I have no intention of giving anyone false assurance of salvation, and when we’re talking about someone who doesn’t even believe in salvation in the form of an afterlife then I think we’re probably doing that by some things that we might call trying to build him up in his faith. If I were able to sit down with Obama, I would encourage him to do the same things with respect to God that I would encourage anyone to do, but it seems to me that calling him an evangelical assumes something that sends a message that I’m very unconfident is true.

    And I’m not sure why you think Wright is an evangelical, even a liberal one. He very clearly satisfies one of the three scriptural grounds for excommunication and probably satisfies at least one other. The three grounds are gross doctrinal error, gross immorality, and significant divisiveness within the body of Christ. Wright has very clearly demonstrated that he does the third proudly and publicly. He calls white Christians the anti-Christ and treats us as if we’re not really Christians. Now you also have to reject basic Christian doctrine to do such things, but I think there is also some evidence that he does so in other matters, particularly on the atonement (and I don’t mean merely thinking about the atonement with union metaphors instead of substitution or such things; I mean replacing atonement altogether with the social gospel).

    Liberal evangelicals would include people who reject the substitutionary element of the atonement but retain a penal element (e.g. my co-blogger Wink), who support open theism but insist that God has a plan and will win in the end (e.g. philosophers Dale Tuggy and Keith DeRose), who are universalists of the sort that they’re convinced everyone who goes to hell will eventually repent and follow Christ once they see the consequences of not doing so, and thus evangelism is still urgent, and hell is still real (e.g. Keith DeRose), who are inclusivists of the sort where Christ’s sacrifice in fact atones for some in other religions because general revelation teaches them that God must provide a solution to the sin problem and trust him to do so (e.g. the C.S. Lewis view), that a homosexual lifestyle is morally ok but who feel the need to reinterpret scripture to defend such a view (e.g. I have a friend who holds such a view and is clearly an evangelical) and the similar sort of view about gender roles (e.g. evangelical egalitarians).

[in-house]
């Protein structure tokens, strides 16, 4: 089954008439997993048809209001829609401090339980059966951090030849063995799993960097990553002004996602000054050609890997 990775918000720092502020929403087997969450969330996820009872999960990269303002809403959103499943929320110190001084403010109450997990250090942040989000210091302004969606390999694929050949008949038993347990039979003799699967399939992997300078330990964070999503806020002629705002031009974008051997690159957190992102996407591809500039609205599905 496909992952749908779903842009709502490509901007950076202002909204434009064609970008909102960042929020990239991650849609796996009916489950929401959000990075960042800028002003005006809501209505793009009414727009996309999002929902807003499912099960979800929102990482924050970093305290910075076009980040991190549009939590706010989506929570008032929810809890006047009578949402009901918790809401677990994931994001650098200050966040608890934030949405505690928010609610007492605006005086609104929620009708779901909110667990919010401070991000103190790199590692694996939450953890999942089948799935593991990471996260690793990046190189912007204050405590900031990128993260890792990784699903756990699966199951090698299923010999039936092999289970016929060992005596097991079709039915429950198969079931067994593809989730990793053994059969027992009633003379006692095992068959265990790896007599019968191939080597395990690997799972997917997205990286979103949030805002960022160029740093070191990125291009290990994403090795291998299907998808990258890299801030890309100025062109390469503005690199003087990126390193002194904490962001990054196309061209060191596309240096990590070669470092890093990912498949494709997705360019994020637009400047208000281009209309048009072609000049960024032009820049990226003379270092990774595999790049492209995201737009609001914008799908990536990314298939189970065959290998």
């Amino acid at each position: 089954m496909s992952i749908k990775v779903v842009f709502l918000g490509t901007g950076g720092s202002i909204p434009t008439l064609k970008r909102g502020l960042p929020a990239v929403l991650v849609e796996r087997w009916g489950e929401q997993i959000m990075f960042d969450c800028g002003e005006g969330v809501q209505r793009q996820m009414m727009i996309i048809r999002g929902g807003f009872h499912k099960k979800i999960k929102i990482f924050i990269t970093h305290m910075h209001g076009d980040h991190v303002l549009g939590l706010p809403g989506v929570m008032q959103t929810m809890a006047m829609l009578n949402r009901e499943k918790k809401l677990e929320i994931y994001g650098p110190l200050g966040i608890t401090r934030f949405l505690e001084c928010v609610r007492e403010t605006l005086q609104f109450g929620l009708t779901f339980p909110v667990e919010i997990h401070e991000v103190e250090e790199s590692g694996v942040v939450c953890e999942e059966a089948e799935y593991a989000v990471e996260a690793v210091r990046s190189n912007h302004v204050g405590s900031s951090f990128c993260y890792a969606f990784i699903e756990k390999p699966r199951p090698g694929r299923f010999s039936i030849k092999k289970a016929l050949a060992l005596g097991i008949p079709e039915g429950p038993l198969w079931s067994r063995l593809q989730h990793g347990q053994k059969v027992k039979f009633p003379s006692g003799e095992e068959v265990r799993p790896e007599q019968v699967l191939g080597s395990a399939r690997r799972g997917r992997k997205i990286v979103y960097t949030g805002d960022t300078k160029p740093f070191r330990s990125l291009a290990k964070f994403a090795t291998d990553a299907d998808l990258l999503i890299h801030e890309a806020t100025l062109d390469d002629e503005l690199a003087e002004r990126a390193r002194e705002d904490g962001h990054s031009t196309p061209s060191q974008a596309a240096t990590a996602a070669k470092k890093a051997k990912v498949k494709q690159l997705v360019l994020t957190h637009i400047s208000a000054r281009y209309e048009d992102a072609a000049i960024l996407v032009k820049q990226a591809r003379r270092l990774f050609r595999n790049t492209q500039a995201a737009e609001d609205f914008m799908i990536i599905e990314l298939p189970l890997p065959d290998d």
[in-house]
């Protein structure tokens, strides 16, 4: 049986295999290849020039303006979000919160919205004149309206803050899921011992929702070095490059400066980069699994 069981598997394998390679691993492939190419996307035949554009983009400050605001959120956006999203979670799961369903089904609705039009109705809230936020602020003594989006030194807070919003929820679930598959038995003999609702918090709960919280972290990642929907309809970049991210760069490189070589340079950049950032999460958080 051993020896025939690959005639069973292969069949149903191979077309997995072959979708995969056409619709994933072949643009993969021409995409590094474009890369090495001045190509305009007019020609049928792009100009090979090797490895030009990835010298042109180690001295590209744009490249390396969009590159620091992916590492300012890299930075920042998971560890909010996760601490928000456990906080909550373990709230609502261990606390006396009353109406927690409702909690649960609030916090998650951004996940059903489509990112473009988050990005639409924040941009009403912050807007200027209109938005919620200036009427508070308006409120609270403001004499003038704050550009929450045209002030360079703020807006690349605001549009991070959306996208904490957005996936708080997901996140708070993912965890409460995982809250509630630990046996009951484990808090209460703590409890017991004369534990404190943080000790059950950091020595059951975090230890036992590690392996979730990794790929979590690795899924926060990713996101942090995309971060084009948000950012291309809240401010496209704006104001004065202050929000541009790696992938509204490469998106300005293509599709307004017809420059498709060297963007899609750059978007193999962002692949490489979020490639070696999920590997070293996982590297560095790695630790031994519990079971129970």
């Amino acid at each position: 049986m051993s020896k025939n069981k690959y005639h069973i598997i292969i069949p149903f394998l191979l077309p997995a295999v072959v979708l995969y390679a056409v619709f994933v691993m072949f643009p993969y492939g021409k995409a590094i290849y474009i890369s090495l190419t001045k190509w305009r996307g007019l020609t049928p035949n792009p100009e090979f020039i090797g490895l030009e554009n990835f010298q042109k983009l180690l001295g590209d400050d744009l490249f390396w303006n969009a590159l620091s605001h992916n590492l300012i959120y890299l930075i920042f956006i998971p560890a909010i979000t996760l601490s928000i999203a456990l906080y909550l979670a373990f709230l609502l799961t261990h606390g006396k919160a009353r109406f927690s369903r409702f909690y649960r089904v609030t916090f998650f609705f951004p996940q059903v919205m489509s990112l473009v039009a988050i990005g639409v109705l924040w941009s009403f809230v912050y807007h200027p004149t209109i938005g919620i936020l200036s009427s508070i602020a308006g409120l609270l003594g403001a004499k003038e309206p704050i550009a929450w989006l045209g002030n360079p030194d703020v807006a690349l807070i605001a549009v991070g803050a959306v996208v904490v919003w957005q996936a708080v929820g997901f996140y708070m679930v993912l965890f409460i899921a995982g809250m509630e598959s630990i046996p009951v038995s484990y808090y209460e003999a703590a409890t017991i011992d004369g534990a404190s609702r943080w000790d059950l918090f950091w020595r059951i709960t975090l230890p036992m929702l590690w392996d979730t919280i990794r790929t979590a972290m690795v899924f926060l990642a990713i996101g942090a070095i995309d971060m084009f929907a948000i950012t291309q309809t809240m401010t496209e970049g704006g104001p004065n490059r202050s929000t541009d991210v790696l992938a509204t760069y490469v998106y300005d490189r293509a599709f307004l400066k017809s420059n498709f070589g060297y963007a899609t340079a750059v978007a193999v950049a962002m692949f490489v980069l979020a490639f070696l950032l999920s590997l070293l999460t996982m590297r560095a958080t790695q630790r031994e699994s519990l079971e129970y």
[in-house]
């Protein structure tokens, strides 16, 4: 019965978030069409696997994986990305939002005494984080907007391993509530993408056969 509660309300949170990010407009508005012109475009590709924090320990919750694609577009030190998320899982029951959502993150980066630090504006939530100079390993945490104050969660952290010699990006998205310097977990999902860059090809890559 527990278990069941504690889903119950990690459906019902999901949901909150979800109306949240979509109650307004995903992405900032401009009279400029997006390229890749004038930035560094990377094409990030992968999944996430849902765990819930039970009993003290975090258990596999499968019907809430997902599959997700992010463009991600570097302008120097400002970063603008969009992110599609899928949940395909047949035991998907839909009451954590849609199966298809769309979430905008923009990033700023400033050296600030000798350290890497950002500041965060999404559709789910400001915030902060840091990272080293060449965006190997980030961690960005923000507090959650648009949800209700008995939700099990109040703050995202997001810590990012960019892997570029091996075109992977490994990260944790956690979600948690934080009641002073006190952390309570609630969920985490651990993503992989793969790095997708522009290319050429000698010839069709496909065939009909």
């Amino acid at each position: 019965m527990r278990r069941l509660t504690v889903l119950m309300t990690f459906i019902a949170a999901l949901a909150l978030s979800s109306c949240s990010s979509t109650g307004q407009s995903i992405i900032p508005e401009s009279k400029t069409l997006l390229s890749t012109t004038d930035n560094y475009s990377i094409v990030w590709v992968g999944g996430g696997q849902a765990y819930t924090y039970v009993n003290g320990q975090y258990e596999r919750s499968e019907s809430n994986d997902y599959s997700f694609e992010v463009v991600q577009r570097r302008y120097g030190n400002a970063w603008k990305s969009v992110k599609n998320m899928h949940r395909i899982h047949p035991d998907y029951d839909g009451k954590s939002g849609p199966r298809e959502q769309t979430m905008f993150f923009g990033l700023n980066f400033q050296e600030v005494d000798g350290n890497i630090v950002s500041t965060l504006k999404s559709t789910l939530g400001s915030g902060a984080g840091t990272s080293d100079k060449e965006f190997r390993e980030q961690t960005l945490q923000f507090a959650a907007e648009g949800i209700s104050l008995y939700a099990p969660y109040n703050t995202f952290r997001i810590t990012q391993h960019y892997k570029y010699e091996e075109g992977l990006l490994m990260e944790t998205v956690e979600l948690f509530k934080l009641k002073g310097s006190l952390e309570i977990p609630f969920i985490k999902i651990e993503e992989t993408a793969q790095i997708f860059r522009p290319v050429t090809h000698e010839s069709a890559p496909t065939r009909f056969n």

There are some who deny inerrancy (but really affirm it and just deny a straw man that they think inerrancy is), but I think actual denial of inerrancy is harder to maintain while being an evangelical, but the Fuller model makes an effort by still insisting that scripture is infallible on any moral teaching or theology within its pages. (Some at Fuller don’t actually follow this. I know of one who thinks Paul was a complementarian but insists that we shouldn’t be, and I think that moves out of the range of evangelicalism.) But I think you can say that there are errors in dates and place names in the Bible and still count as being within evangelicalism, just on the fringes.

    Those are liberalizing tendencies in evangelicalism. One can be an evangelical and hold such views. It seems to me that you’ve left evangelicalism if you deny the reality of hell altogether and express skepticism about even heaven or if you redefine prayer as talking to yourself, as if it’s not a conversation with God at all. I’m pretty open to thinking of people as evangelicals, albeit on the fringes, even if one is not theologically conservative. I consider Keith DeRose an evangelical. There are some whose views I simply can’t discern, such as Brian McLaren. But some have expressed enough that I think there’s reason not to consider them evangelicals, because I’m not sure there’s anything distinctively Christian about their religious views, even if they attend a Christian (in name at least) congregation. This seems true of Obama from this interview. I expect it’s probably true of J.K. Rowling, for the record (and I’m a big fan of her work). It seems to me that Obama could just as easily have had pretty much the same faith he has if he had instead found himself in Mormonism, Islam, or Unitarian Universalism, and the only reason he was in Wright’s church was its political usefulness.

  9. Jeremy, I too would “worry about flat-out assertions that he’s an evangelical”, if I ever saw one. But I haven’t, and haven’t made one myself.

    As for Bush, I’m not sure if warmongering in direct contradiction to Jesus’ commands is enough to make one not an evangelical, but surely it is enough to make one at best a very bad Christian.

    On your definitions I would probably be a liberal evangelical. I would use the term of people significantly more liberal than me, but probably not of Obama from the limited evidence I have seen.

    But God, who is full of love and mercy, will probably save both of them (and me!) on the basis of their confessions of faith, despite the failure of both to live up to the highest ideals of the Christian faith.

  10. Pingback: Gentle Wisdom » Obama: not a matter of “once evangelical, always evangelical”